When I first got the Quintessential Cardigan pattern in my hands, and I had a read though the beginning sections, a set of instructions jumped out at me, almost right away, that set my heart racing and filled me with dread.
It was a very intense looking SPECIAL TECHNIQUE disclaimer and instruction - the technique itself goes on to take up a quarter page of explanation on the following page.
The brand-new-to-me special technique that I was about to be introduced to, very early in this new cardigan project, was the CLIP AND TURN.
Last week I introduced to you my latest project that I’m going to make - the Quintessential Cardigan - my first full scale garment in DK weight yarn, and one that I know is going to take me some time to complete!
To track my progress, and share with you my learnings on this leap of a project, full of lots of firsts for me, I wanted to keep a project diary to share with you where I'm at each week and what I’ve encountered on my way. It’s my way to make beginners knitting more accessible, relatable and show you what it’s really like, if like me, you are learning this craft but can feel a little overwhelmed at times by the sheer talent of everyone and the intricacies of the patterns that we come across, and endless photos of beautifully completed projects that makes you feel THAT WILL NEVER BE ME!
So let’s get started!
If you’ve been following my knitting journey this year you’ll know that I’ve gone from complete knitter newbie, having never picked up a set of needles before, and where it took me numerous attempts over multiple days to cast on ten stitches, to dipping my toes into the world of projects via my first make - the Skyping Beanie.
In the past few months, via the splendour of chunky yarn, I found my knitting mojo, ignited the flames of new craft passion. Since then I have been working very happily with the Lissy Cole Auaha Haukura yarn range to steadily knock out my next few projects - including my first large scale garments - working though the Good Night, Day collection - The Kingston Sweater, Carlisle Cardigan and Aiki Seeded Rib Scarf.
However this whole time it’s been in the back of my mind that I’ve been playing in the baby pool. Paddling in safe, warm and shallow waters where I now find myself quite comfortable. And there’s nothing wrong with that - I could happily stay in that shallow end for quite some time. However with these recent projects under my belt, and my eye firmly on knitting future that involves being able to someday make a fantastical West Knit pattern - I know I have to pull on my big girl pants, leave the safety of the shallow end, and get back onto the DK yarn train if I’m to continue to grow and evolve as a knitter.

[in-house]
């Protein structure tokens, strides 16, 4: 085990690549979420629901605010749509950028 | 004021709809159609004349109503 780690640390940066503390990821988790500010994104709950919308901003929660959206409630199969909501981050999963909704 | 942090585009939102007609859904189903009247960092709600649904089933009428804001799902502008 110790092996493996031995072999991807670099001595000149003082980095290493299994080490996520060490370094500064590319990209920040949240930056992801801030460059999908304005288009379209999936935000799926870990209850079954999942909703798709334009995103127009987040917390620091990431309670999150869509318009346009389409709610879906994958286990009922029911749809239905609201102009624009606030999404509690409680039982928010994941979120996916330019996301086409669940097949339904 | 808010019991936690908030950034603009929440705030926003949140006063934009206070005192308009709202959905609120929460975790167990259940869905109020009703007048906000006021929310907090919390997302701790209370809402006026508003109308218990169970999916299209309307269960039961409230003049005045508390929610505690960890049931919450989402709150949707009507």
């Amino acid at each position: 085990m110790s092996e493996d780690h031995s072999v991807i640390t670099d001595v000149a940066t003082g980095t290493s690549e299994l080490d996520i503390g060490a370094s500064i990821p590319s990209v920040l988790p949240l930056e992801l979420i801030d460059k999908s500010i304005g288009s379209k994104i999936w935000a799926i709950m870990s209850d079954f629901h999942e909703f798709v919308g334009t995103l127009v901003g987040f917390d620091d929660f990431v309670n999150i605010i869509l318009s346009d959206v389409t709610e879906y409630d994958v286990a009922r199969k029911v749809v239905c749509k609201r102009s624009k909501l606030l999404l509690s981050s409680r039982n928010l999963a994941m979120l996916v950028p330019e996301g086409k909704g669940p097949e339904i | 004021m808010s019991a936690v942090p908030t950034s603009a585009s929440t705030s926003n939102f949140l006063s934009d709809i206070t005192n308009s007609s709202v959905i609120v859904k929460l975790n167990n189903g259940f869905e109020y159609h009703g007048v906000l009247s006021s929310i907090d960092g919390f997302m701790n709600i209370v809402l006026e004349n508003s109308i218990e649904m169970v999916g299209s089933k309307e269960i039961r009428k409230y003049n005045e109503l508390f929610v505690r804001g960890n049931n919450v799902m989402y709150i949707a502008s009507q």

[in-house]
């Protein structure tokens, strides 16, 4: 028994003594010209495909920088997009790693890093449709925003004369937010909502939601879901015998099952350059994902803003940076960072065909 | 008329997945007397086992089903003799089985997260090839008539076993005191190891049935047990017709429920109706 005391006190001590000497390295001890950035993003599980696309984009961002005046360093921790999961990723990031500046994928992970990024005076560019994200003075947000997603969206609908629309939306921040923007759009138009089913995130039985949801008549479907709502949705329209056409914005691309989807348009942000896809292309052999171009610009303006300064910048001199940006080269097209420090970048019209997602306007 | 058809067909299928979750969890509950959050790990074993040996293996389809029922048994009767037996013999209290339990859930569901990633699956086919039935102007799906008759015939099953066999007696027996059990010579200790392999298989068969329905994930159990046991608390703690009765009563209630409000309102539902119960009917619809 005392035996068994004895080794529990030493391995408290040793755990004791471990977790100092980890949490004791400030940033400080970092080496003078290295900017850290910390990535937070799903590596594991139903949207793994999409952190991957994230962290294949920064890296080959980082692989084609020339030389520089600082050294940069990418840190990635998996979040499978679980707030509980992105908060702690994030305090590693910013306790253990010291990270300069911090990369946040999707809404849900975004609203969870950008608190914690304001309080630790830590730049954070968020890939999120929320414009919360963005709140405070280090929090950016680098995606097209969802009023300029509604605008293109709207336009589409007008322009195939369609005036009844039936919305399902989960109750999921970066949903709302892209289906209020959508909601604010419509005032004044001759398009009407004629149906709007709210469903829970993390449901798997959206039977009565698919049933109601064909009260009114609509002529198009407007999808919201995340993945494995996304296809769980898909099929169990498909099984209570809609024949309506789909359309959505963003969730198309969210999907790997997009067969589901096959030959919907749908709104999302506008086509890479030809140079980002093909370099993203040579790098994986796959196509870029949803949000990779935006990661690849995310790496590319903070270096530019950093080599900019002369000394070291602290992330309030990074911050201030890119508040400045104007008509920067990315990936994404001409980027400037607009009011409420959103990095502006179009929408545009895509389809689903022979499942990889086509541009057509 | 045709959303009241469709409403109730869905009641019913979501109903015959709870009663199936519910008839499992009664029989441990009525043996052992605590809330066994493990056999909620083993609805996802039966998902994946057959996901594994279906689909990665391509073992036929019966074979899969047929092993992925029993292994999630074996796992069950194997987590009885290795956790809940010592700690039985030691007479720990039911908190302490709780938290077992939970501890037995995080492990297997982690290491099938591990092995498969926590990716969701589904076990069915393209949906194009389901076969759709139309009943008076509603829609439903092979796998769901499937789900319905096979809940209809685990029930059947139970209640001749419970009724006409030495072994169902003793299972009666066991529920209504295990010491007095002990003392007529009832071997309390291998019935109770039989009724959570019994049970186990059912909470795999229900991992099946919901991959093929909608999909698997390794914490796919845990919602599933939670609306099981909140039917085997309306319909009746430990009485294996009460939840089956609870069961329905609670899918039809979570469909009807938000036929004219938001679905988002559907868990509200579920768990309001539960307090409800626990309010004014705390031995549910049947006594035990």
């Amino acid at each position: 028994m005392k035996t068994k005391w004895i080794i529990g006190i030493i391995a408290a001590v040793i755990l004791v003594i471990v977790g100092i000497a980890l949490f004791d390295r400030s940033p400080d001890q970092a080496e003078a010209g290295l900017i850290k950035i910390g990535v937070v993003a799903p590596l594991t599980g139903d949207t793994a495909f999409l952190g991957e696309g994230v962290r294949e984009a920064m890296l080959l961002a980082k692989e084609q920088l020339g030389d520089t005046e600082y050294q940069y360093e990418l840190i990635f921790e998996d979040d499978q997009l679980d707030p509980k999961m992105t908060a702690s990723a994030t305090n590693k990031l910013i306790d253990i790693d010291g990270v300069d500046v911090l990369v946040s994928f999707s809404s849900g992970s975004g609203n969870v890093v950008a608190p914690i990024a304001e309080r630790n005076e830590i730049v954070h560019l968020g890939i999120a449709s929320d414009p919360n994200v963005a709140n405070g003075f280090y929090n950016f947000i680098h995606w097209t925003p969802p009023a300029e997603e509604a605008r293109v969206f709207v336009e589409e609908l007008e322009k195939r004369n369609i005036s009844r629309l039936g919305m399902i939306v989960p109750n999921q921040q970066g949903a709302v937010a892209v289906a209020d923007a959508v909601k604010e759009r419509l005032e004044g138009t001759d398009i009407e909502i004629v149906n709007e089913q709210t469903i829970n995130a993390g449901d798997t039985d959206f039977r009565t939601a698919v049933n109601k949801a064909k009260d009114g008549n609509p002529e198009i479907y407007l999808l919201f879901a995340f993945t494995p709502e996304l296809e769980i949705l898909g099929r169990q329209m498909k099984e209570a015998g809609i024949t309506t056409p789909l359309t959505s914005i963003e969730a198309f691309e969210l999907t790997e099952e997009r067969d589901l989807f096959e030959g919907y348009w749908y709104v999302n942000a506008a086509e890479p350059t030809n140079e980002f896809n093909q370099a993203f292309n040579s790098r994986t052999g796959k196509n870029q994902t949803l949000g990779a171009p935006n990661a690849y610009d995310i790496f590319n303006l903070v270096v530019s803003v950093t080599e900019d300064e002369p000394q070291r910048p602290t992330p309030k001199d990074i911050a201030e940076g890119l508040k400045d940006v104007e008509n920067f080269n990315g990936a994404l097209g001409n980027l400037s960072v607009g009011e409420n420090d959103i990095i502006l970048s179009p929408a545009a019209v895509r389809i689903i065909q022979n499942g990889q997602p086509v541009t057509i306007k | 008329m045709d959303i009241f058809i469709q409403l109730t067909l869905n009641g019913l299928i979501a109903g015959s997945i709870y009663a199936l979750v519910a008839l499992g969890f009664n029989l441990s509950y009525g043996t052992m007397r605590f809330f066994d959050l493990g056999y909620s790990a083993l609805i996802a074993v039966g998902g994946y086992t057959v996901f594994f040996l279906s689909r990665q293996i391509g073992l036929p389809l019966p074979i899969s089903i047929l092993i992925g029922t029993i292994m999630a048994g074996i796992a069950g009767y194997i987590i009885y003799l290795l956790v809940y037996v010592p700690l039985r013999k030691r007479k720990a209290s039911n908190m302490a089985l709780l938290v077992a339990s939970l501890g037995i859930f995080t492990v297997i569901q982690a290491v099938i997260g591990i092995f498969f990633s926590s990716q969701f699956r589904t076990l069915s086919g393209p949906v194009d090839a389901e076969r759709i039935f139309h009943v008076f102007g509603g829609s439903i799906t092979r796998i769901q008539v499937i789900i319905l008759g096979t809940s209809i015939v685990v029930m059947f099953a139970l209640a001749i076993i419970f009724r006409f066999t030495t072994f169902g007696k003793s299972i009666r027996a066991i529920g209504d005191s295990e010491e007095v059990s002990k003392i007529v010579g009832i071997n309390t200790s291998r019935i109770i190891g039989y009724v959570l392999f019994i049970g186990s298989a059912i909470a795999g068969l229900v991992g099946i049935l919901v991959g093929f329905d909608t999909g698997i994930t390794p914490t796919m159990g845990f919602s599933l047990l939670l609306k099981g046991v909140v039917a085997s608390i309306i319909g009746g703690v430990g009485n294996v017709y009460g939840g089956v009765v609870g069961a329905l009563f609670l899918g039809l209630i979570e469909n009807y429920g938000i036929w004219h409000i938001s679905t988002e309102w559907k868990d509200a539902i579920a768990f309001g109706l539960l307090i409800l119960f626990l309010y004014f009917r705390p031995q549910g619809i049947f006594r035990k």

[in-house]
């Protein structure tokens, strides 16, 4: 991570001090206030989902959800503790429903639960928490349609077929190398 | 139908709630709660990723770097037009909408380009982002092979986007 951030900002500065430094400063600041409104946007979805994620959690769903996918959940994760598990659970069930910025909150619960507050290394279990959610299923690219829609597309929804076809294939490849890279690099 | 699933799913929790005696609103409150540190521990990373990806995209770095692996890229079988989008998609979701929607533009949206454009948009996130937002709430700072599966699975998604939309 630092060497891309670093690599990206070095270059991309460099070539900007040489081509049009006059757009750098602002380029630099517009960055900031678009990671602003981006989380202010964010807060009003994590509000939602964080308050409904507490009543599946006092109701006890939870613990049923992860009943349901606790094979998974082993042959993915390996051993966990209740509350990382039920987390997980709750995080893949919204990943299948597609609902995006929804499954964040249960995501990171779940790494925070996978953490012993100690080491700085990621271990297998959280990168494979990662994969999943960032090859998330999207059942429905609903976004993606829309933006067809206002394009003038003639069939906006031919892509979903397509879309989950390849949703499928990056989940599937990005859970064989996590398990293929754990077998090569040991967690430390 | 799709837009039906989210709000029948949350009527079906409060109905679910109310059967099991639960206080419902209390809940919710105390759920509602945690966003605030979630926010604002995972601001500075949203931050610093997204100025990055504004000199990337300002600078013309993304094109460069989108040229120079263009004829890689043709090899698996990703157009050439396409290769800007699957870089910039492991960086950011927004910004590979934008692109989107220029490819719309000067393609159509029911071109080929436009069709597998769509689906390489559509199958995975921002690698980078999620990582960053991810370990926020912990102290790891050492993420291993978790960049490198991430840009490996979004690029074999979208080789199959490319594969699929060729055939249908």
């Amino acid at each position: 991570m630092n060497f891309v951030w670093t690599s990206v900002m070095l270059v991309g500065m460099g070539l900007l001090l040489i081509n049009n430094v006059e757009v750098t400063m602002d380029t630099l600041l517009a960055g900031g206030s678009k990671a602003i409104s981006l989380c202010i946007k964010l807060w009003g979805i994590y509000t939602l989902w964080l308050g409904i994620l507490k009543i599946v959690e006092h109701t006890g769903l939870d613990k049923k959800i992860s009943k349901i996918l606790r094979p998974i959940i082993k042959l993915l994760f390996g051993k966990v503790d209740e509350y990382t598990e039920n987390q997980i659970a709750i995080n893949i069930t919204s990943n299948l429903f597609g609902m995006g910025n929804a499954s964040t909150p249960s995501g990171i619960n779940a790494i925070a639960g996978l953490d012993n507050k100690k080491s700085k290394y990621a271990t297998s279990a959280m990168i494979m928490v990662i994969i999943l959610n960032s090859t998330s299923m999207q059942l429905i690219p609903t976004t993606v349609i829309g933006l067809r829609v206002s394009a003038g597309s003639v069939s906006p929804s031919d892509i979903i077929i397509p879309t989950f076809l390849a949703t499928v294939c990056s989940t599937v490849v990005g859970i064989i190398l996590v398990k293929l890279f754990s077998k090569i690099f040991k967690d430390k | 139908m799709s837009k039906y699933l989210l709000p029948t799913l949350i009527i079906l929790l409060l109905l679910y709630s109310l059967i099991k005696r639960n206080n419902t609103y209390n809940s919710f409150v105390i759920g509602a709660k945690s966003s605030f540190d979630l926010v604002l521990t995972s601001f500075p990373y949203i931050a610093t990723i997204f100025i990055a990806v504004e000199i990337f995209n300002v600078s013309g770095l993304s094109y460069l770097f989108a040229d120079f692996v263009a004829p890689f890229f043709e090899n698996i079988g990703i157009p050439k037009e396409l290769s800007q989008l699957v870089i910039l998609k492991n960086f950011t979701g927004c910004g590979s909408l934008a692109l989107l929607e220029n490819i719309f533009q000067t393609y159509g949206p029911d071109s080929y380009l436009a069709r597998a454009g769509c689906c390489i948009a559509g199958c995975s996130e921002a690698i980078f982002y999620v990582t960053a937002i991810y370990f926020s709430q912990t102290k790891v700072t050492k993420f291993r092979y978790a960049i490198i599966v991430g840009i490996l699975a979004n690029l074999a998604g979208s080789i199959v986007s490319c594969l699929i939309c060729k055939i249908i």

Which leads me to introducing to you my next project - the Quintessential Cadigan.
Does one ever get to the point, when it comes to knitting, where you pick up a new pattern involving something kinda new and not quietly freak out about how impossibly hard it looks, and not be able to begin to fathom ever being able to make the project yourself? Does that ever stop?!
By this point I'd say I'm a comfortable beginner knitter - I have a few basic techniques and simple projects under my belt now and the fire in my belly is roaring enough that I have a number of aspirational 'one-day' goals tucked away in my head.
And yet 90% of knitting patterns that I look up online still look to me like some kind of magical spell has been performed - the yarn conjured and enchanted my spirits to weave and wind themselves into these intricate, textural, spiderwebs. I look at them and think HOW IS THIS POSSIBLE WITH JUST STICKS AND TWINE (for some reason my brain also goes all folk-horror at this point and defaults to 'sticks and twine', rather then 'needles and yarn' - this is the spell it casts over me!).
And yet, each time, I am proved wrong and I proceed to make the said thing! WOW!
Which is what happened with my latest completed project - the Aiki Seeded Rib Scarf from Tara-Lynn Morrison's Good Night, Day collection.
As soon as I embarked upon my journey to learn to knit, I became aware that shawls were a Very Big Thing in the community. In fact, they are their entire own thing. Knitters, it seemed, were very passionate about shawls, with some making them their sole focus of the craft.
And I'll be honest with you - I didn't get it.
It's not that I don't like shawls, but for most of us, they're simply not things that we wear, use or ever bother think about on the day to day. We grow up associating shawls with a caricature grandma with a grey bun and little round glasses, or with downtrodden Cinderella before the fairy godmother came and did her makeover.
But more involved I become in the knitting world, the longer I spend browsing Ravelry, and the more Instagram knitting accounts I follow- the more I realise that I was very wrong.
Shawls can be intricate, versatile, works of art and examples of impeccable, eye-wateringly beautiful design. And I can see why they are the focus of so much passion!
I'm Lou, an Ōtautahi based personal stylist and craft-lover, and this is Never Been Knit - my journey from complete knitting virgin to...well, let's find out together!